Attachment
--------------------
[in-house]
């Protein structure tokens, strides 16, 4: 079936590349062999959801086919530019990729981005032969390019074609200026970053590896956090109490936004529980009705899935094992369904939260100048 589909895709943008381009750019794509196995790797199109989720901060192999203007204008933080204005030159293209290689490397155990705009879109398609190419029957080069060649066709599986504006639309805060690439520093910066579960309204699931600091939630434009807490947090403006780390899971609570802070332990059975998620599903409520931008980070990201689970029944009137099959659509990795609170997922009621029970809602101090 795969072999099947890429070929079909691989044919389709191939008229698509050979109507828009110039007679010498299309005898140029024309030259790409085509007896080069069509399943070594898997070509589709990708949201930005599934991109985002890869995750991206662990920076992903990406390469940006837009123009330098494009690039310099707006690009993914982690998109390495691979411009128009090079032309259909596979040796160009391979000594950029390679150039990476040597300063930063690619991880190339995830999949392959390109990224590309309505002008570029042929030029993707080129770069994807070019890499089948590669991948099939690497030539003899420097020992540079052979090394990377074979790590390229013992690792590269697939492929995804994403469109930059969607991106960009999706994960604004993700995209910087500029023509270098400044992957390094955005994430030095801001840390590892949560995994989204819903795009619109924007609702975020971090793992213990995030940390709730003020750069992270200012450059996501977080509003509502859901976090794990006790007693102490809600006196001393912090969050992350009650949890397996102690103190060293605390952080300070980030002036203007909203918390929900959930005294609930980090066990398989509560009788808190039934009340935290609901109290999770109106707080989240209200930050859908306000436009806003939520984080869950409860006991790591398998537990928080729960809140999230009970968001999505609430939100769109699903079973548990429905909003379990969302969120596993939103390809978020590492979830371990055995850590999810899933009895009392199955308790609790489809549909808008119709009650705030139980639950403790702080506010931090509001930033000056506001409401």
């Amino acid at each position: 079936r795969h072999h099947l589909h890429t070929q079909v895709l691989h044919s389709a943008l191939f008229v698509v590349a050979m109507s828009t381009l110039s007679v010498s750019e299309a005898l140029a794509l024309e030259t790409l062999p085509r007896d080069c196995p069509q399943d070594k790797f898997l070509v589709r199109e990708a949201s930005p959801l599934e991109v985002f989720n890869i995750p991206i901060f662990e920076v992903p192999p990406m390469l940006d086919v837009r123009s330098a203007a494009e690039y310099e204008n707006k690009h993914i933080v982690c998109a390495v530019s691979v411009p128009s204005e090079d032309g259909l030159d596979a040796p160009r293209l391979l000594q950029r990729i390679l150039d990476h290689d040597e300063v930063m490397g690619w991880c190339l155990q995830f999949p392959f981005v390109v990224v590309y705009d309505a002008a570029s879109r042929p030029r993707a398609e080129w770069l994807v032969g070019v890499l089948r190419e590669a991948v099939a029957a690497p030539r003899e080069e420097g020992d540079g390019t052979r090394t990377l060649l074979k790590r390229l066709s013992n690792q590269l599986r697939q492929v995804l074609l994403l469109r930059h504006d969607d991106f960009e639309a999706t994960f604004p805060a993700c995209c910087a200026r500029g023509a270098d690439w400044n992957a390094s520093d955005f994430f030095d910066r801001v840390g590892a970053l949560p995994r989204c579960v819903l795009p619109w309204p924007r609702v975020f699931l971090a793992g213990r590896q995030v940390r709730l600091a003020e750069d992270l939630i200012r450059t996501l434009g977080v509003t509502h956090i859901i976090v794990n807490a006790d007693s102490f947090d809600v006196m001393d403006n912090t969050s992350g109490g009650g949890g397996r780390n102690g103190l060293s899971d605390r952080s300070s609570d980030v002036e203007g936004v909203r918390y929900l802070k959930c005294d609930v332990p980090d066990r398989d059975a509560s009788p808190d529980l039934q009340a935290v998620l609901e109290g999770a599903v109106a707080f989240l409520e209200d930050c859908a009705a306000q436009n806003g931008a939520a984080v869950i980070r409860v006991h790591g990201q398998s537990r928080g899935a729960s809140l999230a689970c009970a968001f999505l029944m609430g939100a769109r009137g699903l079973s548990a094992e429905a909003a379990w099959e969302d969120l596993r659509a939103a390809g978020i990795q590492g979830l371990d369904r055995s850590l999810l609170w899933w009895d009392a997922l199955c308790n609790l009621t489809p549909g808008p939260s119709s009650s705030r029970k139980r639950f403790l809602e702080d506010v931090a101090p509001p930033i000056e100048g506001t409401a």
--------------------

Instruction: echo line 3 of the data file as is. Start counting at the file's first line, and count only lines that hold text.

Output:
């Amino acid at each position: 079936r795969h072999h099947l589909h890429t070929q079909v895709l691989h044919s389709a943008l191939f008229v698509v590349a050979m109507s828009t381009l110039s007679v010498s750019e299309a005898l140029a794509l024309e030259t790409l062999p085509r007896d080069c196995p069509q399943d070594k790797f898997l070509v589709r199109e990708a949201s930005p959801l599934e991109v985002f989720n890869i995750p991206i901060f662990e920076v992903p192999p990406m390469l940006d086919v837009r123009s330098a203007a494009e690039y310099e204008n707006k690009h993914i933080v982690c998109a390495v530019s691979v411009p128009s204005e090079d032309g259909l030159d596979a040796p160009r293209l391979l000594q950029r990729i390679l150039d990476h290689d040597e300063v930063m490397g690619w991880c190339l155990q995830f999949p392959f981005v390109v990224v590309y705009d309505a002008a570029s879109r042929p030029r993707a398609e080129w770069l994807v032969g070019v890499l089948r190419e590669a991948v099939a029957a690497p030539r003899e080069e420097g020992d540079g390019t052979r090394t990377l060649l074979k790590r390229l066709s013992n690792q590269l599986r697939q492929v995804l074609l994403l469109r930059h504006d969607d991106f960009e639309a999706t994960f604004p805060a993700c995209c910087a200026r500029g023509a270098d690439w400044n992957a390094s520093d955005f994430f030095d910066r801001v840390g590892a970053l949560p995994r989204c579960v819903l795009p619109w309204p924007r609702v975020f699931l971090a793992g213990r590896q995030v940390r709730l600091a003020e750069d992270l939630i200012r450059t996501l434009g977080v509003t509502h956090i859901i976090v794990n807490a006790d007693s102490f947090d809600v006196m001393d403006n912090t969050s992350g109490g009650g949890g397996r780390n102690g103190l060293s899971d605390r952080s300070s609570d980030v002036e203007g936004v909203r918390y929900l802070k959930c005294d609930v332990p980090d066990r398989d059975a509560s009788p808190d529980l039934q009340a935290v998620l609901e109290g999770a599903v109106a707080f989240l409520e209200d930050c859908a009705a306000q436009n806003g931008a939520a984080v869950i980070r409860v006991h790591g990201q398998s537990r928080g899935a729960s809140l999230a689970c009970a968001f999505l029944m609430g939100a769109r009137g699903l079973s548990a094992e429905a909003a379990w099959e969302d969120l596993r659509a939103a390809g978020i990795q590492g979830l371990d369904r055995s850590l999810l609170w899933w009895d009392a997922l199955c308790n609790l009621t489809p549909g808008p939260s119709s009650s705030r029970k139980r639950f403790l809602e702080d506010v931090a101090p509001p930033i000056e100048g506001t409401a």